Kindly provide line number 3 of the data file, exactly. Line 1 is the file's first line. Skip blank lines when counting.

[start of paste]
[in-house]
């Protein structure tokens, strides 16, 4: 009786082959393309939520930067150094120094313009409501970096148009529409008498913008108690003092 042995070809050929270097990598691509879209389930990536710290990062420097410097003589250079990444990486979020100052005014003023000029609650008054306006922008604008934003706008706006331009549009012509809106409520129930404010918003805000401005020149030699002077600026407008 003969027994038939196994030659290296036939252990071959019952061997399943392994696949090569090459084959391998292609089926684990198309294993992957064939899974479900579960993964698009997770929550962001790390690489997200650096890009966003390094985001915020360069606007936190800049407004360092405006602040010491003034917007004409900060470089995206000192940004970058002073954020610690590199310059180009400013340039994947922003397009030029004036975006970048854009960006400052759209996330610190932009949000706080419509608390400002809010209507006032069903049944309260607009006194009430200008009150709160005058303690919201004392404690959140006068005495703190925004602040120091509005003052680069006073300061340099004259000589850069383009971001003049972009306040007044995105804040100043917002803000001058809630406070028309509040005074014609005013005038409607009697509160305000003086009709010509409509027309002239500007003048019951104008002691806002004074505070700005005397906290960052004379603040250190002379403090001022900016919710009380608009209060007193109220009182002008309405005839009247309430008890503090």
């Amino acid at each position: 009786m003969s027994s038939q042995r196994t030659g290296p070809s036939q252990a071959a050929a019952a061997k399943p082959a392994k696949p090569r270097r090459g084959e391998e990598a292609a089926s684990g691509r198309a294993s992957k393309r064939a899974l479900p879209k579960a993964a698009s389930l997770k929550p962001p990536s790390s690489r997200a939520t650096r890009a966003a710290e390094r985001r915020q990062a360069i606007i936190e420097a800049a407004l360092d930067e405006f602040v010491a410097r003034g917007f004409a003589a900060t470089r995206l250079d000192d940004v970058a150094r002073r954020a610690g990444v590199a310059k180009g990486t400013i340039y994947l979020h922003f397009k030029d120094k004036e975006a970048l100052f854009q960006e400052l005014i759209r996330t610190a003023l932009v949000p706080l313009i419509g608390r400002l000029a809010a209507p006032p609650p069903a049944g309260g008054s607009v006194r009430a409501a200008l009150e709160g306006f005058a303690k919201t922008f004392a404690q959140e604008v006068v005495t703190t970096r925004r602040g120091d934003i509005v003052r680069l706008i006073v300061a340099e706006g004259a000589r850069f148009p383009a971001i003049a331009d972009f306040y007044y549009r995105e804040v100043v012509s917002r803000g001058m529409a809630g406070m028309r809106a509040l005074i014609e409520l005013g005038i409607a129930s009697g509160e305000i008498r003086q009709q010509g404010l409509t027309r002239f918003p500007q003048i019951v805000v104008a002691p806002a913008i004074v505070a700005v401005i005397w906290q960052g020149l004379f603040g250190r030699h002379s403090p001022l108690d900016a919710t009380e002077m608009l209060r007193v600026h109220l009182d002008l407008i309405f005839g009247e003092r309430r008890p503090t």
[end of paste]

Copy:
């Amino acid at each position: 009786m003969s027994s038939q042995r196994t030659g290296p070809s036939q252990a071959a050929a019952a061997k399943p082959a392994k696949p090569r270097r090459g084959e391998e990598a292609a089926s684990g691509r198309a294993s992957k393309r064939a899974l479900p879209k579960a993964a698009s389930l997770k929550p962001p990536s790390s690489r997200a939520t650096r890009a966003a710290e390094r985001r915020q990062a360069i606007i936190e420097a800049a407004l360092d930067e405006f602040v010491a410097r003034g917007f004409a003589a900060t470089r995206l250079d000192d940004v970058a150094r002073r954020a610690g990444v590199a310059k180009g990486t400013i340039y994947l979020h922003f397009k030029d120094k004036e975006a970048l100052f854009q960006e400052l005014i759209r996330t610190a003023l932009v949000p706080l313009i419509g608390r400002l000029a809010a209507p006032p609650p069903a049944g309260g008054s607009v006194r009430a409501a200008l009150e709160g306006f005058a303690k919201t922008f004392a404690q959140e604008v006068v005495t703190t970096r925004r602040g120091d934003i509005v003052r680069l706008i006073v300061a340099e706006g004259a000589r850069f148009p383009a971001i003049a331009d972009f306040y007044y549009r995105e804040v100043v012509s917002r803000g001058m529409a809630g406070m028309r809106a509040l005074i014609e409520l005013g005038i409607a129930s009697g509160e305000i008498r003086q009709q010509g404010l409509t027309r002239f918003p500007q003048i019951v805000v104008a002691p806002a913008i004074v505070a700005v401005i005397w906290q960052g020149l004379f603040g250190r030699h002379s403090p001022l108690d900016a919710t009380e002077m608009l209060r007193v600026h109220l009182d002008l407008i309405f005839g009247e003092r309430r008890p503090t």